Mozilla Patches 12 Firefox Flaws

The organization also patched the Thunderbird e-mail client
Mozilla Corp. on Thursday patched its Firefox browser against 12 vulnerabilities, 5 of them labeled "critical" by the Mountain View, Calif. company.

Firefox is the fourth security update to the 1.5 edition of the browser since it released last November. The number of holes plugged in, however, is only half that of April's mega-patch, when 24 total, 11 of them "critical," were fixed.

Danish vulnerability tracker Secunia tagged the update with a "highly critical" rating, it's second highest ranking.

Some of the flaws could be used by attackers to generate buffer overflows, which can lead to further system access, including planting malicious code on the computer, Secunia noted. Others would let attackers run malicious JavaScript without the user's permission.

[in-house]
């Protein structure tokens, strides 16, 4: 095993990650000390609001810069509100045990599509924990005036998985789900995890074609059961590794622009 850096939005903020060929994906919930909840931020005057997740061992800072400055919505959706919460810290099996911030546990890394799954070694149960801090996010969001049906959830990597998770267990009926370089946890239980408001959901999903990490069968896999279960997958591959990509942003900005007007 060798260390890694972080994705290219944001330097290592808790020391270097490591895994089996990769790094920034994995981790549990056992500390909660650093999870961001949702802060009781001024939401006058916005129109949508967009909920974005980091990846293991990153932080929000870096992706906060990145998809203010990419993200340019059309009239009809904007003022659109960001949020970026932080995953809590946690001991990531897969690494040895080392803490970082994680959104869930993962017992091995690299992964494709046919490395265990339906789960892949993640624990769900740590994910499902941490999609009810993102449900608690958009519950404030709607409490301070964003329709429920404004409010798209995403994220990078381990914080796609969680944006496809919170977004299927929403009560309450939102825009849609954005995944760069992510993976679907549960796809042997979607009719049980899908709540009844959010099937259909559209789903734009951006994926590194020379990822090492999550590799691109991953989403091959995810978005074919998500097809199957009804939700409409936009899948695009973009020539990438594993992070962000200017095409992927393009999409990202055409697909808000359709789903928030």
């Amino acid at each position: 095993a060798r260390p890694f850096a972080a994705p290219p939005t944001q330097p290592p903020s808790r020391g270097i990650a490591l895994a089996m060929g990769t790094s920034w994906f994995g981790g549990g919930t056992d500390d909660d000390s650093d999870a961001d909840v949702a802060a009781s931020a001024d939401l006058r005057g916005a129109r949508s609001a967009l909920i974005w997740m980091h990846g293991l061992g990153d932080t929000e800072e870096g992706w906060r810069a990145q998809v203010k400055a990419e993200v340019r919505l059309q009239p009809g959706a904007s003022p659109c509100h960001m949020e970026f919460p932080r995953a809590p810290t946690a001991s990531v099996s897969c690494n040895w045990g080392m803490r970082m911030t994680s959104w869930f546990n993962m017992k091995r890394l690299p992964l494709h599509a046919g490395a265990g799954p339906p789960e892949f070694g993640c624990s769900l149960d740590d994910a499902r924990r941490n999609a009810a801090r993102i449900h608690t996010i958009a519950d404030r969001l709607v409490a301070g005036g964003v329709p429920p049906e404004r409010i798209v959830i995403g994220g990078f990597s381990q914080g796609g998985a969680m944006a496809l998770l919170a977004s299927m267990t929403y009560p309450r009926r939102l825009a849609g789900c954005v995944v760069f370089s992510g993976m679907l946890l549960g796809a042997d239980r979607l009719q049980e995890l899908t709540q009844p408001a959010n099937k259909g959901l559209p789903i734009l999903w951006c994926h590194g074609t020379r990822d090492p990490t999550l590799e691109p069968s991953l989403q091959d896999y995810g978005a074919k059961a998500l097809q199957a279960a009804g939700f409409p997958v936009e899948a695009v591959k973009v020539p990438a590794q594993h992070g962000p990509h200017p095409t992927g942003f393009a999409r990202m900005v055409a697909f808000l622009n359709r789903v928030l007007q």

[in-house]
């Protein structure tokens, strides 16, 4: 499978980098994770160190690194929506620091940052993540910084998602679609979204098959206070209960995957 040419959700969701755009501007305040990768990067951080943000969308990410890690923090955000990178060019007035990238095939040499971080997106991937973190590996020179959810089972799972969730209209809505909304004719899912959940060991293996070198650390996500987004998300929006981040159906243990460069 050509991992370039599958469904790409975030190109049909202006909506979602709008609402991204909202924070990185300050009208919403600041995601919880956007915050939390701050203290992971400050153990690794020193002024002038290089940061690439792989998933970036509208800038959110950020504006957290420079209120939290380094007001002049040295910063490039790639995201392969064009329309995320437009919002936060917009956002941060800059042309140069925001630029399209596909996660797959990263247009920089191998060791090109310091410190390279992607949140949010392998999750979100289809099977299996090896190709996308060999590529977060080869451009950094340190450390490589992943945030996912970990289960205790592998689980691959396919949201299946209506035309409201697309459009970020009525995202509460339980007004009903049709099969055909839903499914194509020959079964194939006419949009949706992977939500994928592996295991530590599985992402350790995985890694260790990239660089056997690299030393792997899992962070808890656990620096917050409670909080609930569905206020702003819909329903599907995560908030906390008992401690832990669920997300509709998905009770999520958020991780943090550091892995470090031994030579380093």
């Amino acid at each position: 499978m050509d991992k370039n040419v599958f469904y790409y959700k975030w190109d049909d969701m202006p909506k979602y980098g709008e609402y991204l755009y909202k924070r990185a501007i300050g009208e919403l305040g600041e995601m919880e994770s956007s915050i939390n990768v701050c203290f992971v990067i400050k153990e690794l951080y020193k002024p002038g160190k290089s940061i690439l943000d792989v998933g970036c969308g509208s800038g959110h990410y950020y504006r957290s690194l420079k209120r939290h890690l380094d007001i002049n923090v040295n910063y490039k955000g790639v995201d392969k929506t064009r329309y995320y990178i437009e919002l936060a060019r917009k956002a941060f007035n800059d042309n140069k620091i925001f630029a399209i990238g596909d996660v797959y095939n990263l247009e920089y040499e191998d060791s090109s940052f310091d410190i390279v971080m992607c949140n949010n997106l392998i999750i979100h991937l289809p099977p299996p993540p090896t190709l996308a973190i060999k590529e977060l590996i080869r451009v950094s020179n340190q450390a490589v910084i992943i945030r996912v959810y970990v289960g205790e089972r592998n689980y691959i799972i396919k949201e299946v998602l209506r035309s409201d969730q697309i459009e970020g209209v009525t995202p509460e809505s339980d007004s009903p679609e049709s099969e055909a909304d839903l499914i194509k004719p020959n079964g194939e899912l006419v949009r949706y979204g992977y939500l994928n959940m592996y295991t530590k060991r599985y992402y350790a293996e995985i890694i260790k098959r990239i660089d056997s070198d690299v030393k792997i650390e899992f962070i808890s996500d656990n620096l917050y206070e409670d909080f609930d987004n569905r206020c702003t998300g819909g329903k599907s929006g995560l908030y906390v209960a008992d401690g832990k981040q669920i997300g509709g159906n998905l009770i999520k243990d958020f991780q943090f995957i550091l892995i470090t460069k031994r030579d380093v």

A list of the bugs patched by can be found on the Mozilla Foundation's Web site.

Mozilla also patched its Thunderbird e-mail client, fixing 8 flaws by releasing version; meanwhile, the separate SeaMonkey project rolled out its 1.0.2 version, the follow-up to the now-defunct Mozilla browsing suite, and fixed a long list of bugs.

This is the second update of Firefox since Mozilla announced it was ending support for the older Firefox 1.x line.

Firefox and Thunderbird can be downloaded from the Mozilla Corp. site, while SeaMonkey can be found here. Users of Firefox and Thunderbird 1.5.x, however, can wait for those programs' automatic update functions to kick in and retrieve the smaller-sized update files.

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